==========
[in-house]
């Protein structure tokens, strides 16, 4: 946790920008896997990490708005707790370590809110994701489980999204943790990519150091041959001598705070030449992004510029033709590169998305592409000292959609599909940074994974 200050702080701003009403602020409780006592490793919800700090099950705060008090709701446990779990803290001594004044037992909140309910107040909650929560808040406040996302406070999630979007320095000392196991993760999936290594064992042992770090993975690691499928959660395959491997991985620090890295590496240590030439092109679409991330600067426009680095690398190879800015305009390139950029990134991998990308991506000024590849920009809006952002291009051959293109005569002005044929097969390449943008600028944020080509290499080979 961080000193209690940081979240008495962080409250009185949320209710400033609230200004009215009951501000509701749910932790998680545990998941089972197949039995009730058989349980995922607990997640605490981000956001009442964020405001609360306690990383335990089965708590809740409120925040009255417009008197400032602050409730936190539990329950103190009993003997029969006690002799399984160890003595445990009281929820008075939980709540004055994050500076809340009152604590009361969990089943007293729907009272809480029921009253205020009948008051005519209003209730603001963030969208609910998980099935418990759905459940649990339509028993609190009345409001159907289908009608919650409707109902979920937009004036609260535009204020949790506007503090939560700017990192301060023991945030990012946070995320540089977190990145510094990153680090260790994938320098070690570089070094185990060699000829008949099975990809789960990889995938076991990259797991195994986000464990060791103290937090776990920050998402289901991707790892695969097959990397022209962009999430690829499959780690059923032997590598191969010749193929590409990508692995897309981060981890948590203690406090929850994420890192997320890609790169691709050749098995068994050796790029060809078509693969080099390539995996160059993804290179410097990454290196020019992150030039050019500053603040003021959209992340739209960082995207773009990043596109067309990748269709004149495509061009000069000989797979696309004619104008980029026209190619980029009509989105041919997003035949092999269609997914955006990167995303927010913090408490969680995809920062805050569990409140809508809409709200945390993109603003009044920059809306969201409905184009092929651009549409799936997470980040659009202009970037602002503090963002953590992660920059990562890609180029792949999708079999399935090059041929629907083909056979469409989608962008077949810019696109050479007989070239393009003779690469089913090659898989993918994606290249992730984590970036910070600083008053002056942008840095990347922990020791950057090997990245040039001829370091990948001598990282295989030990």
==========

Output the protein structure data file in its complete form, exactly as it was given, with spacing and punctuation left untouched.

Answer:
[in-house]
């Protein structure tokens, strides 16, 4: 946790920008896997990490708005707790370590809110994701489980999204943790990519150091041959001598705070030449992004510029033709590169998305592409000292959609599909940074994974 200050702080701003009403602020409780006592490793919800700090099950705060008090709701446990779990803290001594004044037992909140309910107040909650929560808040406040996302406070999630979007320095000392196991993760999936290594064992042992770090993975690691499928959660395959491997991985620090890295590496240590030439092109679409991330600067426009680095690398190879800015305009390139950029990134991998990308991506000024590849920009809006952002291009051959293109005569002005044929097969390449943008600028944020080509290499080979 961080000193209690940081979240008495962080409250009185949320209710400033609230200004009215009951501000509701749910932790998680545990998941089972197949039995009730058989349980995922607990997640605490981000956001009442964020405001609360306690990383335990089965708590809740409120925040009255417009008197400032602050409730936190539990329950103190009993003997029969006690002799399984160890003595445990009281929820008075939980709540004055994050500076809340009152604590009361969990089943007293729907009272809480029921009253205020009948008051005519209003209730603001963030969208609910998980099935418990759905459940649990339509028993609190009345409001159907289908009608919650409707109902979920937009004036609260535009204020949790506007503090939560700017990192301060023991945030990012946070995320540089977190990145510094990153680090260790994938320098070690570089070094185990060699000829008949099975990809789960990889995938076991990259797991195994986000464990060791103290937090776990920050998402289901991707790892695969097959990397022209962009999430690829499959780690059923032997590598191969010749193929590409990508692995897309981060981890948590203690406090929850994420890192997320890609790169691709050749098995068994050796790029060809078509693969080099390539995996160059993804290179410097990454290196020019992150030039050019500053603040003021959209992340739209960082995207773009990043596109067309990748269709004149495509061009000069000989797979696309004619104008980029026209190619980029009509989105041919997003035949092999269609997914955006990167995303927010913090408490969680995809920062805050569990409140809508809409709200945390993109603003009044920059809306969201409905184009092929651009549409799936997470980040659009202009970037602002503090963002953590992660920059990562890609180029792949999708079999399935090059041929629907083909056979469409989608962008077949810019696109050479007989070239393009003779690469089913090659898989993918994606290249992730984590970036910070600083008053002056942008840095990347922990020791950057090997990245040039001829370091990948001598990282295989030990």